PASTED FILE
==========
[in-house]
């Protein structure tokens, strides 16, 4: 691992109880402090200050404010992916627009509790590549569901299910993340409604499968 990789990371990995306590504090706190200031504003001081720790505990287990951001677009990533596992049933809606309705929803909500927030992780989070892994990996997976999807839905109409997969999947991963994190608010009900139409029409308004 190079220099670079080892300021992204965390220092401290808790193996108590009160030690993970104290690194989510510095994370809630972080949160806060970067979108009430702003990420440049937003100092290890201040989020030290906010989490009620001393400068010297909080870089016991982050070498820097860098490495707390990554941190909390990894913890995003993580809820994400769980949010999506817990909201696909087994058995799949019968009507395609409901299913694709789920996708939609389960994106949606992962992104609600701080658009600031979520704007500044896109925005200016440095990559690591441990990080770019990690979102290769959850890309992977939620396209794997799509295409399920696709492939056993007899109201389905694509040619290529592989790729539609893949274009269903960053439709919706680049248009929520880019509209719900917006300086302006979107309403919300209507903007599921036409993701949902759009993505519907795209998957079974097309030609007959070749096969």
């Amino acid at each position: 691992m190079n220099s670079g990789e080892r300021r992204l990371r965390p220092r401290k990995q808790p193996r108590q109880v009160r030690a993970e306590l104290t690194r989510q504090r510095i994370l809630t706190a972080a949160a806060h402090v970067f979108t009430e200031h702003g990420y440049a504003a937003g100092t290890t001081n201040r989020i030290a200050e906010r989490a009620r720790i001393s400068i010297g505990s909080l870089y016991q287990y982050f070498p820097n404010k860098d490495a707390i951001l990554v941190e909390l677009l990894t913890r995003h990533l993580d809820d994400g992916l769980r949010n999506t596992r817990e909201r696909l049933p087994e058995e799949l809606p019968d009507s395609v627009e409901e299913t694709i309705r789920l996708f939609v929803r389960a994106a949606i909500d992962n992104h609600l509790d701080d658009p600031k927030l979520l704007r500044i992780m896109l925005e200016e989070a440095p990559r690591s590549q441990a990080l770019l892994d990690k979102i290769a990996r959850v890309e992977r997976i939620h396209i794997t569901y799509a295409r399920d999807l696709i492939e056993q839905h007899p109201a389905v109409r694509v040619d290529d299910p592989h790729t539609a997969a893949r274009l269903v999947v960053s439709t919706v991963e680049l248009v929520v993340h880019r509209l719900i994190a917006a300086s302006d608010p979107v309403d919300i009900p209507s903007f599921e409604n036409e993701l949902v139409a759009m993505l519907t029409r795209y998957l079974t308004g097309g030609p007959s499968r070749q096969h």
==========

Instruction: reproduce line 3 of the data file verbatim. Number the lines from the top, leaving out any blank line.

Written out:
């Amino acid at each position: 691992m190079n220099s670079g990789e080892r300021r992204l990371r965390p220092r401290k990995q808790p193996r108590q109880v009160r030690a993970e306590l104290t690194r989510q504090r510095i994370l809630t706190a972080a949160a806060h402090v970067f979108t009430e200031h702003g990420y440049a504003a937003g100092t290890t001081n201040r989020i030290a200050e906010r989490a009620r720790i001393s400068i010297g505990s909080l870089y016991q287990y982050f070498p820097n404010k860098d490495a707390i951001l990554v941190e909390l677009l990894t913890r995003h990533l993580d809820d994400g992916l769980r949010n999506t596992r817990e909201r696909l049933p087994e058995e799949l809606p019968d009507s395609v627009e409901e299913t694709i309705r789920l996708f939609v929803r389960a994106a949606i909500d992962n992104h609600l509790d701080d658009p600031k927030l979520l704007r500044i992780m896109l925005e200016e989070a440095p990559r690591s590549q441990a990080l770019l892994d990690k979102i290769a990996r959850v890309e992977r997976i939620h396209i794997t569901y799509a295409r399920d999807l696709i492939e056993q839905h007899p109201a389905v109409r694509v040619d290529d299910p592989h790729t539609a997969a893949r274009l269903v999947v960053s439709t919706v991963e680049l248009v929520v993340h880019r509209l719900i994190a917006a300086s302006d608010p979107v309403d919300i009900p209507s903007f599921e409604n036409e993701l949902v139409a759009m993505l519907t029409r795209y998957l079974t308004g097309g030609p007959s499968r070749q096969h």